Back in January, women [yet again] made history by organizing the largest peaceful demonstration ever to take place after a U.S. Presidential inauguration. Actually, it's very safe to say that the Women's March on Washington was the most attended peaceful demonstration that ever occurred not only in the United States, but around the world. Women are pretty freakin' awesome, huh?
Since November 9th, a sense of fear, feelings of hopelessness, and a desperation to "do more" have consumed and distracted me; feelings I'm sure I share with many of my peers. As someone who firmly believes that the best way to connect with people is through food, I've turned to the D.C. food community to relieve my angst, uncertainty, and anger. As a result, I have found myself surrounded by some seriously talented, intelligent, creative, and powerful women who are making their own political statements through food. I'm collaborating with, learning from, and growing with these women, and every day I'm inspired by their warmth and success. Below is a list of 8 (out of countless) women in the D.C. food scene who are radically changing and improving the culinary experience in the District.
By now, most of you have either heard of or have eaten at Chaia. For those of you just learning about the charming Georgetown restaurant, you're in for a treat. Chaia is a women-owned restaurant that has perfected the art of taco-making...vegetarian tacos, that is. Chaia's flavorful and colorful tacos are always made with fresh, locally sourced, and seasonal vegetables. Founders Suzanne Simon and Bettina Sterns' dedication to a better food system, good food, local farms, and sustainability are highlighted in the restaurant's aesthetic and especially in its tacos.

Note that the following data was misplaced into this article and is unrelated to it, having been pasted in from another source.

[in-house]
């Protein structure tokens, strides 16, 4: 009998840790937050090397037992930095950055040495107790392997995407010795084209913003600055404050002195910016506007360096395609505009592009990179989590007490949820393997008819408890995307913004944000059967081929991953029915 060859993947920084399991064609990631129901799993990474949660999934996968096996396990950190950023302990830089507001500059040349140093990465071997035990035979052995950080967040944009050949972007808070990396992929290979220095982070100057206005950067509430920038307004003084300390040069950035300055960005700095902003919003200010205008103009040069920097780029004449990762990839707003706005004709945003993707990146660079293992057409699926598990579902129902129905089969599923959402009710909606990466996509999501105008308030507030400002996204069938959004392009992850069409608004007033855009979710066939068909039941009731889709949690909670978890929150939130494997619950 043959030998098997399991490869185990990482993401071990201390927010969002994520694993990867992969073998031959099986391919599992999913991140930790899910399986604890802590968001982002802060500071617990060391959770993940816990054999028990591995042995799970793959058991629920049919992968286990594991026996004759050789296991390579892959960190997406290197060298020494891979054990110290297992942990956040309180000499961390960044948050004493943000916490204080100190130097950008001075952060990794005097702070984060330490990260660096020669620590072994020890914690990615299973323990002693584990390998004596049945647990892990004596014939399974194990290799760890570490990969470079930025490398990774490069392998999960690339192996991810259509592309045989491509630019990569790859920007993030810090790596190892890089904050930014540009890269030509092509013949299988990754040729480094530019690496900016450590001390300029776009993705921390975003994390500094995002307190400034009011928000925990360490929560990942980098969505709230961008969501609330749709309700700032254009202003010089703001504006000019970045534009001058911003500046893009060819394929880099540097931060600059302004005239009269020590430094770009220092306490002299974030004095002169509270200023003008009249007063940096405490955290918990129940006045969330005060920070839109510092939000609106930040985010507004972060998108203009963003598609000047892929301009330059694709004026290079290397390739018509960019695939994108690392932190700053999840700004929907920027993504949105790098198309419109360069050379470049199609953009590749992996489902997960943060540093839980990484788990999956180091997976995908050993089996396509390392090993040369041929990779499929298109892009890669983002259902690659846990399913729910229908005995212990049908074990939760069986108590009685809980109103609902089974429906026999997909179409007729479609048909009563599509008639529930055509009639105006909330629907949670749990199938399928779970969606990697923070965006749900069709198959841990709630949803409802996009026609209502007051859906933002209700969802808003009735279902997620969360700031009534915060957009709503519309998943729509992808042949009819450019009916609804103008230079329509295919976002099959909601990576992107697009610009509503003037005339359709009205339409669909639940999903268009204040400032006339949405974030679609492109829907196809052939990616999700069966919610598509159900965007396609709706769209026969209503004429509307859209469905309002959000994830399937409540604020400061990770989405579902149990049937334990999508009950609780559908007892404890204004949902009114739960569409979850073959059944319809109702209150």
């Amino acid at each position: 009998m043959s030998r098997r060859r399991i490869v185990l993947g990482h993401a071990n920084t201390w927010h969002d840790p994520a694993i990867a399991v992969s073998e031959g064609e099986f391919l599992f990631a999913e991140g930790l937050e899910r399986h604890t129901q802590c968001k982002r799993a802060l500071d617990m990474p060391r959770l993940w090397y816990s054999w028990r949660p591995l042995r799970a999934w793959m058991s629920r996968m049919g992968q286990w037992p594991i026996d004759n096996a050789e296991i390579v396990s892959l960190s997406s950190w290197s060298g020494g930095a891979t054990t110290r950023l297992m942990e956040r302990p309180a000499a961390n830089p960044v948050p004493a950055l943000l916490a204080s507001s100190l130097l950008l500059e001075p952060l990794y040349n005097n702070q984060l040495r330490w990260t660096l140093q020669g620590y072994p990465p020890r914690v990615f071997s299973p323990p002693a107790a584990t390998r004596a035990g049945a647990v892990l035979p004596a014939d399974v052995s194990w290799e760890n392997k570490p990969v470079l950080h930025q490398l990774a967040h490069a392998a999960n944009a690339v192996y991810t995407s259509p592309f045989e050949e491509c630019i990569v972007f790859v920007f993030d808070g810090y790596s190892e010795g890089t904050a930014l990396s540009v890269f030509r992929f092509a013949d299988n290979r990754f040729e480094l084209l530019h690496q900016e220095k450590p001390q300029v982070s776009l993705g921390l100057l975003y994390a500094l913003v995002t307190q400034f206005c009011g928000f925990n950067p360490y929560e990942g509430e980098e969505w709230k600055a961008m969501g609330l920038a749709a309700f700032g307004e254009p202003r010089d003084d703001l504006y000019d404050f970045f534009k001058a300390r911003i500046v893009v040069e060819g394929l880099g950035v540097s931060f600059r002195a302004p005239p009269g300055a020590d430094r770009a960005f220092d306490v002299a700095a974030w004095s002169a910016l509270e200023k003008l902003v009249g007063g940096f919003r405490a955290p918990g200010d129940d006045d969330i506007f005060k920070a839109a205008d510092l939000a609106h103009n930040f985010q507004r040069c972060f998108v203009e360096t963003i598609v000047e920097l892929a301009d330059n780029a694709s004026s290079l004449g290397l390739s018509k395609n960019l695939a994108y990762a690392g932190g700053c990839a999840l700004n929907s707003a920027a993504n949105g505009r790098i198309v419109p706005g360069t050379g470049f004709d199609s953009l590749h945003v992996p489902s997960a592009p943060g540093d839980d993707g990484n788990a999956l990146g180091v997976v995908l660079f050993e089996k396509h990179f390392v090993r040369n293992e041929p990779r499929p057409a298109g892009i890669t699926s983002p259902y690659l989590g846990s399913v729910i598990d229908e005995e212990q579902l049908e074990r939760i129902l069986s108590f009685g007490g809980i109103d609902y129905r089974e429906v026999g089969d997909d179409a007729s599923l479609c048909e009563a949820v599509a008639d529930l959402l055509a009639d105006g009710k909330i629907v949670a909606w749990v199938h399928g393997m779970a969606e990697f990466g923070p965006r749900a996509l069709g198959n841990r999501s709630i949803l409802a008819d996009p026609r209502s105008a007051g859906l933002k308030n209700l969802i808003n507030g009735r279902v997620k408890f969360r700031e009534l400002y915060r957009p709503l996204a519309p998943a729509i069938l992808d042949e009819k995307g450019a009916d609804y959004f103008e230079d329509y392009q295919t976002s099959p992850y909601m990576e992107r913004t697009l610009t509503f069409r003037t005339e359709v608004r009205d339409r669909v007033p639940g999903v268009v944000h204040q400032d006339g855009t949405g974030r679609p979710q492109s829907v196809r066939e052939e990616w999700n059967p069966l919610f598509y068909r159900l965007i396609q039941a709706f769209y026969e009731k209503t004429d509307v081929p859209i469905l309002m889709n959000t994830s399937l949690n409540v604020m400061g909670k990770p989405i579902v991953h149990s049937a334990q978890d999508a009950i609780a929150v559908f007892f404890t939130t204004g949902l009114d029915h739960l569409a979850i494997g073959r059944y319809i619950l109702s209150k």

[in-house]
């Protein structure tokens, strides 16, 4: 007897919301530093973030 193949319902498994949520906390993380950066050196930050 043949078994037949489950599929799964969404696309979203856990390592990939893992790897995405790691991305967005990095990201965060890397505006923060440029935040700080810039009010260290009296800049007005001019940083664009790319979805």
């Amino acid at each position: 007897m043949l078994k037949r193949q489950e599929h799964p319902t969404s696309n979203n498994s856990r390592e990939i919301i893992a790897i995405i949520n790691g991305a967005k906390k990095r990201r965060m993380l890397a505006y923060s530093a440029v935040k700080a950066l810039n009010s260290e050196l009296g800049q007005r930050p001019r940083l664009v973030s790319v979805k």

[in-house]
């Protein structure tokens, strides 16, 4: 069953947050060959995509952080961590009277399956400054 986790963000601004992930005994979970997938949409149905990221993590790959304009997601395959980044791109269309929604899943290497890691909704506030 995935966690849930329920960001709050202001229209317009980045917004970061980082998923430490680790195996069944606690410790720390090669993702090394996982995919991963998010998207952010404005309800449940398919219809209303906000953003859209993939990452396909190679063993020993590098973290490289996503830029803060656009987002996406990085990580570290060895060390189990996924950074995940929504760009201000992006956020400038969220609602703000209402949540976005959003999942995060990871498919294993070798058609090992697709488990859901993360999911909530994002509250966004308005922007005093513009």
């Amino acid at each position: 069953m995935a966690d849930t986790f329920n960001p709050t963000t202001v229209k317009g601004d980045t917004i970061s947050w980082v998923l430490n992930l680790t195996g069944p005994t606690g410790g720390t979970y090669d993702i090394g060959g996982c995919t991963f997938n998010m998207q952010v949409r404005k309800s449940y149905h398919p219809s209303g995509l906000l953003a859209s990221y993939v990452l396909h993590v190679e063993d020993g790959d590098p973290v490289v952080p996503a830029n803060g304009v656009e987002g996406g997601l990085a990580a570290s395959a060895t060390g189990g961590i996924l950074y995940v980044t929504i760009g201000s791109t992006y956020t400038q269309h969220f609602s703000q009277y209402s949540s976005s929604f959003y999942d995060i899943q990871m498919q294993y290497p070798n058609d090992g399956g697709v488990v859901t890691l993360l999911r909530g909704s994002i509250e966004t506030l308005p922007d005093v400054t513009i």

Well known for her first culinary success in 1999, Sticky Fingers Sweets and Eats, Doron Petersan embarked on another adventure last year by opening Fare Well. This time, however, she's not only offering sweet treats, but also complete lunch, dinner, brunch and drink menus. Fare Well boasts a busy menu of flavorful and colorful vegan dishes. They even offer uniquely flavored dairy-free milkshakes such as Neapolitan or Lemon and Ginger. This H Street hot spot is a must-visit, regardless of your dietary preferences. For carnivores and cheese lovers alike, I promise you'll find something meatless and dairy-free, but equally delicious at Fare Well.
For those of you with an undeniable sweet tooth – if you haven’t been to Rare Sweets, you are seriously missing out. Owner Meredith Tomason has perfected the art of baking, and the result is a bakeshop featuring decadent and delicious cakes, cookies and ice creams. With a rotating list of seasonal sweet treats, Meredith keeps Rare Sweets both current and exciting.
If you want to support some seriously talented and bad-ass women, grab a drink at the all-women owned distillery, Republic Restoratives. Last year, owners Pia Carusone and Rachel Gardner successfully opened their crowd-funded distillery in Ivy City, D.C. Their two main products, Civic Vodka and Borough Bourbon have become local favorites among district dwellers and drinkers. As both best friends and business partners, Pia and Rachel have forever made their unique mark in the Ivy City neighborhood and more broadly, the D.C. beverage scene.